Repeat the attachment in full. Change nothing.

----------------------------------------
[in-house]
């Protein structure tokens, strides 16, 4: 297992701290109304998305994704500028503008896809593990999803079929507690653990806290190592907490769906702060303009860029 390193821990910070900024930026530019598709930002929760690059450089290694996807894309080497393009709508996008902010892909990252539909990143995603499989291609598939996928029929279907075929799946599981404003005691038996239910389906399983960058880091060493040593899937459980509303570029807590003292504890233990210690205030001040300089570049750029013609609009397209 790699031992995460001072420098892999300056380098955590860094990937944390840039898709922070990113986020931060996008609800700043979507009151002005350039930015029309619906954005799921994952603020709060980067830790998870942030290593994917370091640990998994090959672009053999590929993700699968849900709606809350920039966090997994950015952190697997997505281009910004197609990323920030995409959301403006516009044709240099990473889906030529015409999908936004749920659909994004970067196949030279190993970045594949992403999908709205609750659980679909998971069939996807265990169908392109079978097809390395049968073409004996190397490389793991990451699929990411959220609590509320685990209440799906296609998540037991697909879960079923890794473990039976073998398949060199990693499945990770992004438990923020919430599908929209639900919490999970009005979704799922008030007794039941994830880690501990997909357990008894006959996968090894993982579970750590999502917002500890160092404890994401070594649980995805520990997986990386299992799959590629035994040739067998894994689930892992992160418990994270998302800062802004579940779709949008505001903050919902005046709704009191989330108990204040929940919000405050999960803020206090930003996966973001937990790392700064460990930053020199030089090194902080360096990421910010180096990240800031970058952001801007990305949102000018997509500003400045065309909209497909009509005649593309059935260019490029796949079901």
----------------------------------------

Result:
[in-house]
């Protein structure tokens, strides 16, 4: 297992701290109304998305994704500028503008896809593990999803079929507690653990806290190592907490769906702060303009860029 390193821990910070900024930026530019598709930002929760690059450089290694996807894309080497393009709508996008902010892909990252539909990143995603499989291609598939996928029929279907075929799946599981404003005691038996239910389906399983960058880091060493040593899937459980509303570029807590003292504890233990210690205030001040300089570049750029013609609009397209 790699031992995460001072420098892999300056380098955590860094990937944390840039898709922070990113986020931060996008609800700043979507009151002005350039930015029309619906954005799921994952603020709060980067830790998870942030290593994917370091640990998994090959672009053999590929993700699968849900709606809350920039966090997994950015952190697997997505281009910004197609990323920030995409959301403006516009044709240099990473889906030529015409999908936004749920659909994004970067196949030279190993970045594949992403999908709205609750659980679909998971069939996807265990169908392109079978097809390395049968073409004996190397490389793991990451699929990411959220609590509320685990209440799906296609998540037991697909879960079923890794473990039976073998398949060199990693499945990770992004438990923020919430599908929209639900919490999970009005979704799922008030007794039941994830880690501990997909357990008894006959996968090894993982579970750590999502917002500890160092404890994401070594649980995805520990997986990386299992799959590629035994040739067998894994689930892992992160418990994270998302800062802004579940779709949008505001903050919902005046709704009191989330108990204040929940919000405050999960803020206090930003996966973001937990790392700064460990930053020199030089090194902080360096990421910010180096990240800031970058952001801007990305949102000018997509500003400045065309909209497909009509005649593309059935260019490029796949079901």